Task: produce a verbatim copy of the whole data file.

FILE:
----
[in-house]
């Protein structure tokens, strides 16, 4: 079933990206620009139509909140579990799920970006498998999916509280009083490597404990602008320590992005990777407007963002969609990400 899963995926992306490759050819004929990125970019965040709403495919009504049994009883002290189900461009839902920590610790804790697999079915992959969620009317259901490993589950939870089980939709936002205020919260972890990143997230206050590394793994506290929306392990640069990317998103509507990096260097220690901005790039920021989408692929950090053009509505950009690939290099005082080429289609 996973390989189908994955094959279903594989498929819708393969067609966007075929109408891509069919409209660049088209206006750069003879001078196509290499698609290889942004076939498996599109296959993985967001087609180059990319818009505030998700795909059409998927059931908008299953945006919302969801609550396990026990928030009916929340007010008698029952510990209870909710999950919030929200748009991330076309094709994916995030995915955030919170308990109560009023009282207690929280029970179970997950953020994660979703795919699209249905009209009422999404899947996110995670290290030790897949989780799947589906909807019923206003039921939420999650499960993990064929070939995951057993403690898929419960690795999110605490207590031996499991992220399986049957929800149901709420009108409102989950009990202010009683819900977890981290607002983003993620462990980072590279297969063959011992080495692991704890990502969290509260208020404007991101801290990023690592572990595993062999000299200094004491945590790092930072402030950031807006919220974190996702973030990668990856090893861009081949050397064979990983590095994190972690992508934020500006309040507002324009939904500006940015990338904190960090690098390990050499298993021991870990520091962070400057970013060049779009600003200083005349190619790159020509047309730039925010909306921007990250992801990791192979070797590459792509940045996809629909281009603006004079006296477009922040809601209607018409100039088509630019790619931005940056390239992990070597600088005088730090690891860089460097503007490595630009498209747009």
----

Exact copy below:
[in-house]
């Protein structure tokens, strides 16, 4: 079933990206620009139509909140579990799920970006498998999916509280009083490597404990602008320590992005990777407007963002969609990400 899963995926992306490759050819004929990125970019965040709403495919009504049994009883002290189900461009839902920590610790804790697999079915992959969620009317259901490993589950939870089980939709936002205020919260972890990143997230206050590394793994506290929306392990640069990317998103509507990096260097220690901005790039920021989408692929950090053009509505950009690939290099005082080429289609 996973390989189908994955094959279903594989498929819708393969067609966007075929109408891509069919409209660049088209206006750069003879001078196509290499698609290889942004076939498996599109296959993985967001087609180059990319818009505030998700795909059409998927059931908008299953945006919302969801609550396990026990928030009916929340007010008698029952510990209870909710999950919030929200748009991330076309094709994916995030995915955030919170308990109560009023009282207690929280029970179970997950953020994660979703795919699209249905009209009422999404899947996110995670290290030790897949989780799947589906909807019923206003039921939420999650499960993990064929070939995951057993403690898929419960690795999110605490207590031996499991992220399986049957929800149901709420009108409102989950009990202010009683819900977890981290607002983003993620462990980072590279297969063959011992080495692991704890990502969290509260208020404007991101801290990023690592572990595993062999000299200094004491945590790092930072402030950031807006919220974190996702973030990668990856090893861009081949050397064979990983590095994190972690992508934020500006309040507002324009939904500006940015990338904190960090690098390990050499298993021991870990520091962070400057970013060049779009600003200083005349190619790159020509047309730039925010909306921007990250992801990791192979070797590459792509940045996809629909281009603006004079006296477009922040809601209607018409100039088509630019790619931005940056390239992990070597600088005088730090690891860089460097503007490595630009498209747009």